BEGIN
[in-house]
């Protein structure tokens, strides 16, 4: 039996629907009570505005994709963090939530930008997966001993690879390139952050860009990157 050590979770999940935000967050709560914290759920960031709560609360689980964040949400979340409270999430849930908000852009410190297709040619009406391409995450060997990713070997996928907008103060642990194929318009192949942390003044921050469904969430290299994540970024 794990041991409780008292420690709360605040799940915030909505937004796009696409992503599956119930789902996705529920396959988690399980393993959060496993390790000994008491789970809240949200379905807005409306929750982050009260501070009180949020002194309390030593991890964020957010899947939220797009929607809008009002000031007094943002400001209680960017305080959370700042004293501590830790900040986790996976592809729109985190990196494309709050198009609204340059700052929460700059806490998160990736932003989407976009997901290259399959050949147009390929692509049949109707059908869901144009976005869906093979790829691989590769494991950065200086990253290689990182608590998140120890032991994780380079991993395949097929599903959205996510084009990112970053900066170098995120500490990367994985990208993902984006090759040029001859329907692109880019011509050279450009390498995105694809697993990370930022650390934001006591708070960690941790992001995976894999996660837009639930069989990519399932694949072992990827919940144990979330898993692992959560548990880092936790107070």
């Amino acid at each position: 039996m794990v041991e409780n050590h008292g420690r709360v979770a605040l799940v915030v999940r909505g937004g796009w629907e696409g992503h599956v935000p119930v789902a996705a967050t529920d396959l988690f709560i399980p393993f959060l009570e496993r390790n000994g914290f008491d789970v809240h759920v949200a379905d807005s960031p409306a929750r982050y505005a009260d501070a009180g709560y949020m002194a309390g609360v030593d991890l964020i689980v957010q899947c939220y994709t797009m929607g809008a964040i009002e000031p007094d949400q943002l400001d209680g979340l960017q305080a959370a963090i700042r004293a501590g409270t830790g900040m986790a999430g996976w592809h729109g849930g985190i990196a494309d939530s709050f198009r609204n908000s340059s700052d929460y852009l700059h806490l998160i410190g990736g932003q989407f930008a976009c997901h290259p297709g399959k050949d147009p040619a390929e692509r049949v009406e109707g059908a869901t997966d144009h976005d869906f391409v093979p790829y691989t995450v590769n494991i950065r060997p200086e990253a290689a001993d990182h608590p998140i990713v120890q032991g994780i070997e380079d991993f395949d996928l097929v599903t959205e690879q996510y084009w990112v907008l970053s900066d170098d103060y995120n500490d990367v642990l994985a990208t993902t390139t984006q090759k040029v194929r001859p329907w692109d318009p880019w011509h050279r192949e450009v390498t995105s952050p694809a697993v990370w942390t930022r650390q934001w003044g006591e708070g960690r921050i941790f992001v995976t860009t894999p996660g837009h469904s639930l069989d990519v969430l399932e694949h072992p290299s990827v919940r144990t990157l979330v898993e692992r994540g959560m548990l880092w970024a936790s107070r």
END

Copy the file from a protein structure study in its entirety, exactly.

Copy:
[in-house]
């Protein structure tokens, strides 16, 4: 039996629907009570505005994709963090939530930008997966001993690879390139952050860009990157 050590979770999940935000967050709560914290759920960031709560609360689980964040949400979340409270999430849930908000852009410190297709040619009406391409995450060997990713070997996928907008103060642990194929318009192949942390003044921050469904969430290299994540970024 794990041991409780008292420690709360605040799940915030909505937004796009696409992503599956119930789902996705529920396959988690399980393993959060496993390790000994008491789970809240949200379905807005409306929750982050009260501070009180949020002194309390030593991890964020957010899947939220797009929607809008009002000031007094943002400001209680960017305080959370700042004293501590830790900040986790996976592809729109985190990196494309709050198009609204340059700052929460700059806490998160990736932003989407976009997901290259399959050949147009390929692509049949109707059908869901144009976005869906093979790829691989590769494991950065200086990253290689990182608590998140120890032991994780380079991993395949097929599903959205996510084009990112970053900066170098995120500490990367994985990208993902984006090759040029001859329907692109880019011509050279450009390498995105694809697993990370930022650390934001006591708070960690941790992001995976894999996660837009639930069989990519399932694949072992990827919940144990979330898993692992959560548990880092936790107070």
């Amino acid at each position: 039996m794990v041991e409780n050590h008292g420690r709360v979770a605040l799940v915030v999940r909505g937004g796009w629907e696409g992503h599956v935000p119930v789902a996705a967050t529920d396959l988690f709560i399980p393993f959060l009570e496993r390790n000994g914290f008491d789970v809240h759920v949200a379905d807005s960031p409306a929750r982050y505005a009260d501070a009180g709560y949020m002194a309390g609360v030593d991890l964020i689980v957010q899947c939220y994709t797009m929607g809008a964040i009002e000031p007094d949400q943002l400001d209680g979340l960017q305080a959370a963090i700042r004293a501590g409270t830790g900040m986790a999430g996976w592809h729109g849930g985190i990196a494309d939530s709050f198009r609204n908000s340059s700052d929460y852009l700059h806490l998160i410190g990736g932003q989407f930008a976009c997901h290259p297709g399959k050949d147009p040619a390929e692509r049949v009406e109707g059908a869901t997966d144009h976005d869906f391409v093979p790829y691989t995450v590769n494991i950065r060997p200086e990253a290689a001993d990182h608590p998140i990713v120890q032991g994780i070997e380079d991993f395949d996928l097929v599903t959205e690879q996510y084009w990112v907008l970053s900066d170098d103060y995120n500490d990367v642990l994985a990208t993902t390139t984006q090759k040029v194929r001859p329907w692109d318009p880019w011509h050279r192949e450009v390498t995105s952050p694809a697993v990370w942390t930022r650390q934001w003044g006591e708070g960690r921050i941790f992001v995976t860009t894999p996660g837009h469904s639930l069989d990519v969430l399932e694949h072992p290299s990827v919940r144990t990157l979330v898993e692992r994540g959560m548990l880092w970024a936790s107070r």